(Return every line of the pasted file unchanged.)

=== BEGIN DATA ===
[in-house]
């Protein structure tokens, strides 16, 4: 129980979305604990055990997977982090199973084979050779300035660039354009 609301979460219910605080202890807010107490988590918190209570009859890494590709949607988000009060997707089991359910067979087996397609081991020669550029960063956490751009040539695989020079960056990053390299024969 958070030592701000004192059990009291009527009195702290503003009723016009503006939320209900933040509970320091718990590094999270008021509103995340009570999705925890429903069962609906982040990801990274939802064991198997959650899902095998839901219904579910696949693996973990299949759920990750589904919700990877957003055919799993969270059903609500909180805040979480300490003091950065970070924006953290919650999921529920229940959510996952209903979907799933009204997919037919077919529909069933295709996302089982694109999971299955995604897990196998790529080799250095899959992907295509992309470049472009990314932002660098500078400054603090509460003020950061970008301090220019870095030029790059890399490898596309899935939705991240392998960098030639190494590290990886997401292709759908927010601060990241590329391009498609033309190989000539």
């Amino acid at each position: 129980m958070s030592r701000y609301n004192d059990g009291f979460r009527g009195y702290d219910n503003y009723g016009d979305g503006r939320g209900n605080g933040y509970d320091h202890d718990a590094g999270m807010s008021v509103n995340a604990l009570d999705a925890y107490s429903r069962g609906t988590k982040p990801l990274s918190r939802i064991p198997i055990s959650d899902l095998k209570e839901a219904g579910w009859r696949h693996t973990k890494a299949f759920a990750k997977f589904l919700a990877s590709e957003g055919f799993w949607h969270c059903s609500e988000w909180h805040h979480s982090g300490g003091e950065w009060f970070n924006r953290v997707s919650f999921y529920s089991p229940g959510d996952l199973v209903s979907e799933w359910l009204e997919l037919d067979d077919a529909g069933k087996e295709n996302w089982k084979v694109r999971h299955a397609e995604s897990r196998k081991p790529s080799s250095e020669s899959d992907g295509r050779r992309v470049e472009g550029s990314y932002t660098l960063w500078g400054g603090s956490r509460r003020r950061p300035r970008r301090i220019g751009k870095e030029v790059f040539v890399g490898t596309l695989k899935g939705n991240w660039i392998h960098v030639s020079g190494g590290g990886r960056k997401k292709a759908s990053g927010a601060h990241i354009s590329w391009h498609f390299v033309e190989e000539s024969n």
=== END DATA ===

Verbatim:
[in-house]
């Protein structure tokens, strides 16, 4: 129980979305604990055990997977982090199973084979050779300035660039354009 609301979460219910605080202890807010107490988590918190209570009859890494590709949607988000009060997707089991359910067979087996397609081991020669550029960063956490751009040539695989020079960056990053390299024969 958070030592701000004192059990009291009527009195702290503003009723016009503006939320209900933040509970320091718990590094999270008021509103995340009570999705925890429903069962609906982040990801990274939802064991198997959650899902095998839901219904579910696949693996973990299949759920990750589904919700990877957003055919799993969270059903609500909180805040979480300490003091950065970070924006953290919650999921529920229940959510996952209903979907799933009204997919037919077919529909069933295709996302089982694109999971299955995604897990196998790529080799250095899959992907295509992309470049472009990314932002660098500078400054603090509460003020950061970008301090220019870095030029790059890399490898596309899935939705991240392998960098030639190494590290990886997401292709759908927010601060990241590329391009498609033309190989000539």
């Amino acid at each position: 129980m958070s030592r701000y609301n004192d059990g009291f979460r009527g009195y702290d219910n503003y009723g016009d979305g503006r939320g209900n605080g933040y509970d320091h202890d718990a590094g999270m807010s008021v509103n995340a604990l009570d999705a925890y107490s429903r069962g609906t988590k982040p990801l990274s918190r939802i064991p198997i055990s959650d899902l095998k209570e839901a219904g579910w009859r696949h693996t973990k890494a299949f759920a990750k997977f589904l919700a990877s590709e957003g055919f799993w949607h969270c059903s609500e988000w909180h805040h979480s982090g300490g003091e950065w009060f970070n924006r953290v997707s919650f999921y529920s089991p229940g959510d996952l199973v209903s979907e799933w359910l009204e997919l037919d067979d077919a529909g069933k087996e295709n996302w089982k084979v694109r999971h299955a397609e995604s897990r196998k081991p790529s080799s250095e020669s899959d992907g295509r050779r992309v470049e472009g550029s990314y932002t660098l960063w500078g400054g603090s956490r509460r003020r950061p300035r970008r301090i220019g751009k870095e030029v790059f040539v890399g490898t596309l695989k899935g939705n991240w660039i392998h960098v030639s020079g190494g590290g990886r960056k997401k292709a759908s990053g927010a601060h990241i354009s590329w391009h498609f390299v033309e190989e000539s024969n």